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Tony Rickards was one of the most skilled cardiologists of his generation, combining major intellectual and technical ability with great manual dexterity, making it possible for him to contribute to many aspects of the treatment of heart disease.
In the early 1980s he was responsible for one of the relatively few major advances in the technology of pacemakers since their introduction in the late 1950s, the introduction of the physiologically adaptive pacemaker. The first unit harnessing this principle was implanted in 1982 and spawned the concept that is part of nearly all pacemakers implanted today. The abstract from his classic manuscript describing this concept, published in this journal in 1981, is reprinted below.
The original idea for the pacemaker came to him while flying back from a cardiology conference in the USA. Back in England a prototype was developed but no opportunity to use it arose until an unfortunate patient came into his care at the National Heart Hospital. This man was resuscitated a number of times during the course of the night and it became clear that without some dramatic intervention he could not survive. So the prototype pacemaker was inserted at seven o’clock in the morning. Six weeks later the man was back at work.
Tony’s latest development was a mobile phone with which a patient could record his ECG when a problem occurred, and transmit it to a centre for a diagnosis and advice, all in a matter of seconds. It sounds like something out of Star Trek but it is in fact already in use.
Tony Rickards, known as Pip to his family and close friends, was the eldest of six children of Tony and Eileen Rickards. His father was a pathologist in Lancaster. He was educated at Stonyhurst College in Lancashire where he gained three A and S levels at 16 years of age, one of the first indications of his exceptional intellect. He then went to Grenoble University for a year because he was considered too young to start medical school. There he developed his skills as a stylish skier and became fluent in French. He then went to Middlesex Hospital medical school and qualified five years later in 1968.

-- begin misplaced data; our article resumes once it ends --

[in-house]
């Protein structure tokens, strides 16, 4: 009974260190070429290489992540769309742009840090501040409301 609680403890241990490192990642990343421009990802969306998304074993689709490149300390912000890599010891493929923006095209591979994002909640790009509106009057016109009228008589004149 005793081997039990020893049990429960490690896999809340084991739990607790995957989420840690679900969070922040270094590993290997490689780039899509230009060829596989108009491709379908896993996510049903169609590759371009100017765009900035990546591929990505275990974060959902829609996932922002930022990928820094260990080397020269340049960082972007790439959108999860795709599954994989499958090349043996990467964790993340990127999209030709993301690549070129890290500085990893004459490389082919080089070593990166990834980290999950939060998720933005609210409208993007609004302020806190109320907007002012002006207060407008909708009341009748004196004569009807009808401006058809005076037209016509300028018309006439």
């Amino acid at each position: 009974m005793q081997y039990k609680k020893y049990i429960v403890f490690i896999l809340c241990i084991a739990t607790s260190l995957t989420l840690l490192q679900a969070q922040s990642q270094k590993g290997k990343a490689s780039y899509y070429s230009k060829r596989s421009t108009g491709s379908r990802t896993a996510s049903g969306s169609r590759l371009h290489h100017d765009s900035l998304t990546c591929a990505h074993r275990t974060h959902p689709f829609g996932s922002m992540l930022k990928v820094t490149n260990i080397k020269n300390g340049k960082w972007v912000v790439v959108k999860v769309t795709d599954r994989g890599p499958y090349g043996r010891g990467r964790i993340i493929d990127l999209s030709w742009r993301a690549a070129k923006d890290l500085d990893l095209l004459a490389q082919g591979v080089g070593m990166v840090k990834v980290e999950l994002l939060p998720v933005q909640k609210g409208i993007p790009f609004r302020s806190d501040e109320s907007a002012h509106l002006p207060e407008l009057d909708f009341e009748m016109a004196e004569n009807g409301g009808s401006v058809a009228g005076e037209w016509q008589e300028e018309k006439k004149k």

He did his house jobs at the Middlesex, Central Middlesex, and National Heart Hospitals and was Registrar, Lecturer and Senior Registrar at the London Chest and National Heart hospitals and Cardiothoracic Institute. He was Senior Registrar for only one year because he was appointed Consultant Cardiologist at the National Heart hospital at the age of 29 years rather than the age of 40 as was more common at the time. A meteoric rise, only surpassed by his father who occasionally reminded his son that he, the father, had been made a consultant at the age of 28!